Because we were only testing the device we used the default option. The tracking features worked flawlessly from the first moment began our testing. We are pleased to see that we could customize a lot of the features including how often we wanted reports delivered and where those reports were sent. As you track you also have the option to overlay maps to get a better idea of where the device is. In our accuracy test we determined the Spark Nano 4.0 to be accurate within 10-15 feet, just as the company promotions claim. That’s an improvement over the first two versions of the Nano.
Other Impressive Features
- Geo-Fencing – Of all the features on this device that impressed us none was more important than the geo-fencing utility. The idea behind the geo-fencing is to establish certain areas where your teen drivers can and cannot go. For example, if the west side of town is known for shady activity you could create a GPS “barrier” that tells the device your vehicle is not allowed in that area. If it’s driven past the barrier you would automatically receive a text or e-mail alert. This is a great way to make sure your kids are not driving where they’re not supposed to.
- Panic Button – The Spark Nano 4.0 is certainly not the only GPS tracker with a panic button, but purchasing one without it seems to be a foolish waste of money. Having this feature doesn’t substantially add to the cost of device, yet the potential benefits it provides make it well worth it. Say you’re sending your Spark Nano 4.0 with your child when he goes out hiking with his friends. If he gets lost or anyone in his group gets injured, hitting the panic button immediately sends an alert to let you know he’s in trouble. The panic button could be just as useful for an elderly relative, a driver involved in the accident, and so on.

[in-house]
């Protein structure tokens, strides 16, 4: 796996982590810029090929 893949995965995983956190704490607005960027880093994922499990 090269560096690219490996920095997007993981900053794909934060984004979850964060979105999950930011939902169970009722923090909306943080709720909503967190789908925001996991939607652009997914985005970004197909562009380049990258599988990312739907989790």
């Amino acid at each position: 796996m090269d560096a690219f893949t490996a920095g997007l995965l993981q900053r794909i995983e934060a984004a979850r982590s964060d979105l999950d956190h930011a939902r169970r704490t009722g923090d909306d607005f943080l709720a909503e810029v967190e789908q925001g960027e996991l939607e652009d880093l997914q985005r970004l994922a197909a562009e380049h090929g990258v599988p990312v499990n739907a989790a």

- Battery Life – Out of the box the Spark Nano 4.0 has a 30-day battery life under normal conditions. Obviously, the more frequently you choose to receive your reports the shorter the battery life. If you need extended battery life you can purchase a backup six-month battery for about $200. This would only be advisable if you need a device operable for extended amount of time without hardwiring to an existing electrical system.
- Startup Time – If you want maximum tracking capability without leaving your GPS device on 24 hours a day, you need one with a fast startup time. Startup time is considered by the industry to be the amount of time it takes to make the device ready for tracking after it’s been off for six hours or more. Anything under that six hour threshold is considered hot startup time. For the Spark Nano 4.0 cold startup was an impressive 29 seconds. Hot startup was between one and 2 seconds.
Overall we were very impressed by the Spark Nano 4.0. We were a bit concerned at first whether or not it would hold up to the weather but that turned out not to be a problem. The device is both water resistant and resistant to temperature extremes; you’d really have to put it through hell and back to do any real damage. The Spark Nano 4.0 is also very accurate, provides great software, and gives you enough options to maximize use for your particular circumstances.
In the end our only concern was the overall price tag. However, at an average retail price of about $200 it is well worth the money for the quality. And remember, you’re not paying additional setup fee or signing on to a contract.